Magdalena Wszelaki: So I’m very happy.

Diane Sanfilippo: I just have a lot of friends in the alternative health industry who come to me with a lot of topics and questions, and ask what I think of different things. So I’m not very well versed in it, but I’ve heard of it and I understand what the premise in.

Magdalena Wszelaki: Awesome.

Diane Sanfilippo: I think people know that I won’t think they’re crazy if they ask me about something {laughs} because I’m pretty much like, nothing is crazy.

Magdalena Wszelaki: {laughs} Yeah, seed rotation can be used by women who are still menstruating, and is a wonderful way of rebalancing your menstrual cycle. So for women who are having estrogen dominance with the symptoms that I described, or you’re having irregular period or a period that just doesn’t want to stop, you’re having bleeding that goes on for 2 weeks, or you’re having very heavy bleeding. All of those conditions will benefit from seed rotation.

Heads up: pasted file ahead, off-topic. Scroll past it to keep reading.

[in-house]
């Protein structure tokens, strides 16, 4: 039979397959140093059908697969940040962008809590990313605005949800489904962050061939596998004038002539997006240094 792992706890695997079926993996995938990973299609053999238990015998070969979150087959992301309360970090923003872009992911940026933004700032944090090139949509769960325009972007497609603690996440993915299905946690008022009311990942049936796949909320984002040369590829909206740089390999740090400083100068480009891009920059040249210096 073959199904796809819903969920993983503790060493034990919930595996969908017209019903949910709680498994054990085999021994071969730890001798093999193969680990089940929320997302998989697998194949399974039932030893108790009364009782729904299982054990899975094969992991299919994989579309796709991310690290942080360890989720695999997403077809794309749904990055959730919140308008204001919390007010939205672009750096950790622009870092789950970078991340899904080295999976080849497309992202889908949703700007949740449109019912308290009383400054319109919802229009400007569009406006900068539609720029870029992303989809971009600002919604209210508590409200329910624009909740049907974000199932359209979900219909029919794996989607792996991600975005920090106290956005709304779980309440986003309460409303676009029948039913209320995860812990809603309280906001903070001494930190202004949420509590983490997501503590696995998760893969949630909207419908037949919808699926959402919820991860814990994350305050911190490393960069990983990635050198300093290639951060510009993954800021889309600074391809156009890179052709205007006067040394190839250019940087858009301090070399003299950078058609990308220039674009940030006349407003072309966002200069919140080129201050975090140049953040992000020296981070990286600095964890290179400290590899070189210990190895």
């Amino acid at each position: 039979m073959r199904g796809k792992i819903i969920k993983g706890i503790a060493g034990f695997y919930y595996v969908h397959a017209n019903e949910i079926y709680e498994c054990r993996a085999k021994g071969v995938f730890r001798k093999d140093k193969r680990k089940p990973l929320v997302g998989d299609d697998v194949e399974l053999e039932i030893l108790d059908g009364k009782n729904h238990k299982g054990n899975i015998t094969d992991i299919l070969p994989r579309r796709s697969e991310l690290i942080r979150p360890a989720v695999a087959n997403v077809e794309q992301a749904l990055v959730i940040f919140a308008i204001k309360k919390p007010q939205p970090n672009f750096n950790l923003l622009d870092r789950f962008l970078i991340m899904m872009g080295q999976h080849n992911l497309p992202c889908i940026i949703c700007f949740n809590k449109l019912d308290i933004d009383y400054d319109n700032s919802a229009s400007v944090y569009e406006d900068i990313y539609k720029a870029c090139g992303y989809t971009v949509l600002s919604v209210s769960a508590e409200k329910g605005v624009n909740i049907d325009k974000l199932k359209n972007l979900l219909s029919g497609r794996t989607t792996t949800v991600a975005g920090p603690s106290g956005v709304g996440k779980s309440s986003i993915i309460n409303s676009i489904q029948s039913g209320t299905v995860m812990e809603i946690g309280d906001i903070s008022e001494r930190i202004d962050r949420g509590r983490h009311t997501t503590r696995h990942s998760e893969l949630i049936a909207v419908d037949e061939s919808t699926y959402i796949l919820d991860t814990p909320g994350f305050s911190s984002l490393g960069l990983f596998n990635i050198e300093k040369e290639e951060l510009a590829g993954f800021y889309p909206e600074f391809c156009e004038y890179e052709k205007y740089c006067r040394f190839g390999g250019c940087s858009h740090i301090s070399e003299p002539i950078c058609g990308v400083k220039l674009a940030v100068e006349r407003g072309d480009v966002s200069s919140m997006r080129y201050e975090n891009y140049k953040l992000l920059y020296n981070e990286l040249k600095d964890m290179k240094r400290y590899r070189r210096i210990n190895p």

The premise of it is using, in the first part of your cycle which is day 1 through day 14; I’m basing this on a 28 day cycle, so whatever is your half point, just take the half point for you. So day 1 to day 14, day 1 counts from the first day of your period. What you do is during that time, you want to support your body with building up estrogen. Again, estrogen doesn’t have to be bad. From people who don’t really understand estrogen very well, it’s got a bad reputation. We need estrogen to function well. The strength of your bones and your muscles, and the fact that you can function properly and be strong; it all depends on the levels of estrogen that we have; your memory, etc.

So day 1 through 14 we want to help the body build up estrogen. We can have that through having flaxseed and pumpkin seeds in the combination of 1 tablespoon of each, and having that in the ground form, so you basically grind it in a coffee grinder. I prefer to make it fresh on the day itself, or you do maybe up to 4 days in advance. You can have it in a jar that is air tight. Flaxseed does get oxidized very quickly, so you want to definitely minimize that. So you basically add it to your smoothies, you can have it in a glass of water, you can put it on top of your salads. However you do it, just make sure you get two tablespoons; one tablespoon of flaxseed, one of pumpkin seed, day 1 through 14.